A cognitive interference model of sexual functioning for gay men: the relationship between internalized homophobia and erectile function
thesisposted on 08.06.2021, 08:07 by Natalie Stratton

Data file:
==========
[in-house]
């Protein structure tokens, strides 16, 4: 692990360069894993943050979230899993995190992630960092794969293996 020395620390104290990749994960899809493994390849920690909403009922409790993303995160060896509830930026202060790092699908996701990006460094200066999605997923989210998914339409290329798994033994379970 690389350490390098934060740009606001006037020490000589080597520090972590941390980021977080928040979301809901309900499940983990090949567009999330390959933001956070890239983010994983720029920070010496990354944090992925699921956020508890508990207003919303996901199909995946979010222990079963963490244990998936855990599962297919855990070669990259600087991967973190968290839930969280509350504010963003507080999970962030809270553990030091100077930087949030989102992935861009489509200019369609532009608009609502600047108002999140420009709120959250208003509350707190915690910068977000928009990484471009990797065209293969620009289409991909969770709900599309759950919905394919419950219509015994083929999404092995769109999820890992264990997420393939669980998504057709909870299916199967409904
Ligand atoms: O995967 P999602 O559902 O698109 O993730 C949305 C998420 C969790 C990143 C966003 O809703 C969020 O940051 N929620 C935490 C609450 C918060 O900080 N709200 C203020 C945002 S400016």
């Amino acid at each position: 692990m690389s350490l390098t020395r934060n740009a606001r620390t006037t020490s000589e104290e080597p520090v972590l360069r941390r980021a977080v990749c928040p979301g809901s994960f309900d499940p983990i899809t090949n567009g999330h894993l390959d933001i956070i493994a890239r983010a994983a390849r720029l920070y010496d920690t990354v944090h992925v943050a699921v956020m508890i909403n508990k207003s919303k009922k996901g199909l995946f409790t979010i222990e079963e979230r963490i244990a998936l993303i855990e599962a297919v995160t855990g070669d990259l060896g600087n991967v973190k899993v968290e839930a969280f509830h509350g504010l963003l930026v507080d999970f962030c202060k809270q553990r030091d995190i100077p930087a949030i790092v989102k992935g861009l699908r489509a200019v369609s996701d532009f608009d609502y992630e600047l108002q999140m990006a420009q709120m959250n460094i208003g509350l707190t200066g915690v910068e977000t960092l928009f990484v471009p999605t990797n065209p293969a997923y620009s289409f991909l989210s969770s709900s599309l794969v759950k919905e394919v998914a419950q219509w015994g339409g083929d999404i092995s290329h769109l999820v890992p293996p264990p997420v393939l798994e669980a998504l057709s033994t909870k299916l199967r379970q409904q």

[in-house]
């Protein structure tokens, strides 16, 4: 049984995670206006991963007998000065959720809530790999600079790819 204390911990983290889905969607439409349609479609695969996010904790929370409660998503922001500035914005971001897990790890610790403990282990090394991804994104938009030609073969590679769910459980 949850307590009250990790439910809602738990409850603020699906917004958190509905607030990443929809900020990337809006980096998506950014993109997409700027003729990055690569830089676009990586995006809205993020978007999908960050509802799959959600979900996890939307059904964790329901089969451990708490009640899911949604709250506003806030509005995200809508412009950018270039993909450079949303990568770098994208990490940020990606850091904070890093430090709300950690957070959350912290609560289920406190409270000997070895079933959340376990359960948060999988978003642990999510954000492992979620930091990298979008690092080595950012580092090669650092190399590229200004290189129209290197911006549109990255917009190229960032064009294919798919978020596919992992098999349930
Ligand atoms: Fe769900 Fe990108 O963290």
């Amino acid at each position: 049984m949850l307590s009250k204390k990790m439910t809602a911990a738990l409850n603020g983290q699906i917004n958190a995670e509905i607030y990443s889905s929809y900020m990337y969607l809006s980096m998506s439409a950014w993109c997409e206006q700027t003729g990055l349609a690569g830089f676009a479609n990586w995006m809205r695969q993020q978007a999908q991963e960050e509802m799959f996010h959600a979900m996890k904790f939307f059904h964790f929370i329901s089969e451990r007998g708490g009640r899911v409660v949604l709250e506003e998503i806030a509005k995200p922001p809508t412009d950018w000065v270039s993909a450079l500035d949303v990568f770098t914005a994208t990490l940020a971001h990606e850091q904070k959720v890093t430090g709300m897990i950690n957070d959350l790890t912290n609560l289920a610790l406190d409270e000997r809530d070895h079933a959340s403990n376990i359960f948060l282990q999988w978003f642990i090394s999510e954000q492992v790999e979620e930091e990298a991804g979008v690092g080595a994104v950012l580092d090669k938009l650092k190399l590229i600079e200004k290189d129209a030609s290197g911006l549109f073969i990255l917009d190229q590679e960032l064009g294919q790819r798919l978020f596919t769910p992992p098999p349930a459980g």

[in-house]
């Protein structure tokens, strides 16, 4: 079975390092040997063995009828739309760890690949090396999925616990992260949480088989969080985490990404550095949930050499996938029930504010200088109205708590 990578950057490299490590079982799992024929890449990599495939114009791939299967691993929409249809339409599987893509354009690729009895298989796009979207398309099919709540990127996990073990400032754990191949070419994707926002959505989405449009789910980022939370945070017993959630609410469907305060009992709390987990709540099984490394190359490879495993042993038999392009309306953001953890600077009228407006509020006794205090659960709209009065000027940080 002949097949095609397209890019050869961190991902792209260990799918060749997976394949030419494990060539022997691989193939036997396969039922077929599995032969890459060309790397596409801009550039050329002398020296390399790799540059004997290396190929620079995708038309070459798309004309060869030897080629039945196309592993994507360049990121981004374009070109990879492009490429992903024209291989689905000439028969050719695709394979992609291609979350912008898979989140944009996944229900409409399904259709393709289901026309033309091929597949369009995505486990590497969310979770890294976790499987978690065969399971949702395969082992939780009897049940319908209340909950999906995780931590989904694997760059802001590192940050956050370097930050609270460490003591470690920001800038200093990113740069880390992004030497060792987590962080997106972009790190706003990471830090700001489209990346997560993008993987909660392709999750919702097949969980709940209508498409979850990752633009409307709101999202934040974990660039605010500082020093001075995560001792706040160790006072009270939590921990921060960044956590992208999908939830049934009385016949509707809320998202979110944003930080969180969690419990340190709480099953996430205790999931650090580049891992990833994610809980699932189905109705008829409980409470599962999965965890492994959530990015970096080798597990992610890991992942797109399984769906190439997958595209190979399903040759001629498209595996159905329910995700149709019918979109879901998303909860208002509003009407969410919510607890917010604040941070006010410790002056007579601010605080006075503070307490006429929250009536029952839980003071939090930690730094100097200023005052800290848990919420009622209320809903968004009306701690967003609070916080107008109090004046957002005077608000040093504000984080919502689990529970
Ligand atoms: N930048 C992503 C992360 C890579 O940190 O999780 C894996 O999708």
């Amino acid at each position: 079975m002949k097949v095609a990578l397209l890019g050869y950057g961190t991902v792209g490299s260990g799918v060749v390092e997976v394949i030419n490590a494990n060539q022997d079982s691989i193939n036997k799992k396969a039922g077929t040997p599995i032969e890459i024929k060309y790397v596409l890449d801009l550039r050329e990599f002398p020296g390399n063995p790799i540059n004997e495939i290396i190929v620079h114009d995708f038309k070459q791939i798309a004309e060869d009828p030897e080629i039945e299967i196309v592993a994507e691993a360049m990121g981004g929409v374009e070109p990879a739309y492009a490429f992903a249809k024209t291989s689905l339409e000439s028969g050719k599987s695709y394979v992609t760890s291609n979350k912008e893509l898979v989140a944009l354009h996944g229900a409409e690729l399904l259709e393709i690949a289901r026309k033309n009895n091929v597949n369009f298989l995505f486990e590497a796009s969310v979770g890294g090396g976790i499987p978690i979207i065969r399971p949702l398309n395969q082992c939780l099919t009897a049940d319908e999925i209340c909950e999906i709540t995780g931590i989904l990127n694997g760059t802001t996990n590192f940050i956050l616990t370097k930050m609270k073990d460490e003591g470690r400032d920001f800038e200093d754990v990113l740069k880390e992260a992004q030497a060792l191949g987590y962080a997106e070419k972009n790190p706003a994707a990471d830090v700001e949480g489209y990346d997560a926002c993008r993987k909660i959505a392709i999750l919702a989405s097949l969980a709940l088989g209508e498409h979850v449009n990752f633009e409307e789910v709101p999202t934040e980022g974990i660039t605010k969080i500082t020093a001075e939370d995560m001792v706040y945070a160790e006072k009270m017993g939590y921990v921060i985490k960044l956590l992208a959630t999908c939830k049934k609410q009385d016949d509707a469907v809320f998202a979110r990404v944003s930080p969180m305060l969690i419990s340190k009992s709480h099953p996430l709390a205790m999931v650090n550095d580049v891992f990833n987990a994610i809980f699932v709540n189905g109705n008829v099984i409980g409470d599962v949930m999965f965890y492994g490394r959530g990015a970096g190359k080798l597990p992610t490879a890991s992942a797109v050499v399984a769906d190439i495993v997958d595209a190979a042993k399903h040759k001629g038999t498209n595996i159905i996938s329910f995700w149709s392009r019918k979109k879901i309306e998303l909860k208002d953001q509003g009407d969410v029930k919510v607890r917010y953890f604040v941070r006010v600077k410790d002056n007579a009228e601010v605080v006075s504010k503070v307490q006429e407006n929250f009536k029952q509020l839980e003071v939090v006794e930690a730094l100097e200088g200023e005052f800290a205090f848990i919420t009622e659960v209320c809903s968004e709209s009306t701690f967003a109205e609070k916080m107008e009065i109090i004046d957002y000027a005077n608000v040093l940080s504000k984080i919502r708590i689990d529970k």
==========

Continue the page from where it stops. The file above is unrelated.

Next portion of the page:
Gay men more frequently report erectile difficulties than heterosexual men, possibly due to the additional stress gay men experience as a result of their sexual minority status. Internalized homophobia (IH), defined as the internalization of negative societal attitudes about being gay, is associated with adverse sexual outcomes. However, the mechanisms underlying this relationship remain unclear. According to Barlow’s model of sexual dysfunction, cognitive interference plays a key role in the development and maintenance of erectile dysfunction. The present study examined the cross-sectional and longitudinal relationships between IH, cognitive anxiety symptoms, and erectile function in a sample of 252 HIV-negative gay and bisexual men. Participants completed a battery of self-report questionnaires assessing internalized homophobia, cognitive anxiety symptoms, and erectile functioning at baseline, 3-month, and 6-month follow-ups. Cognitive anxiety symptoms did not mediate the relationship between IH and erectile function at baseline or across 6-months. Limitations and future directions are discussed.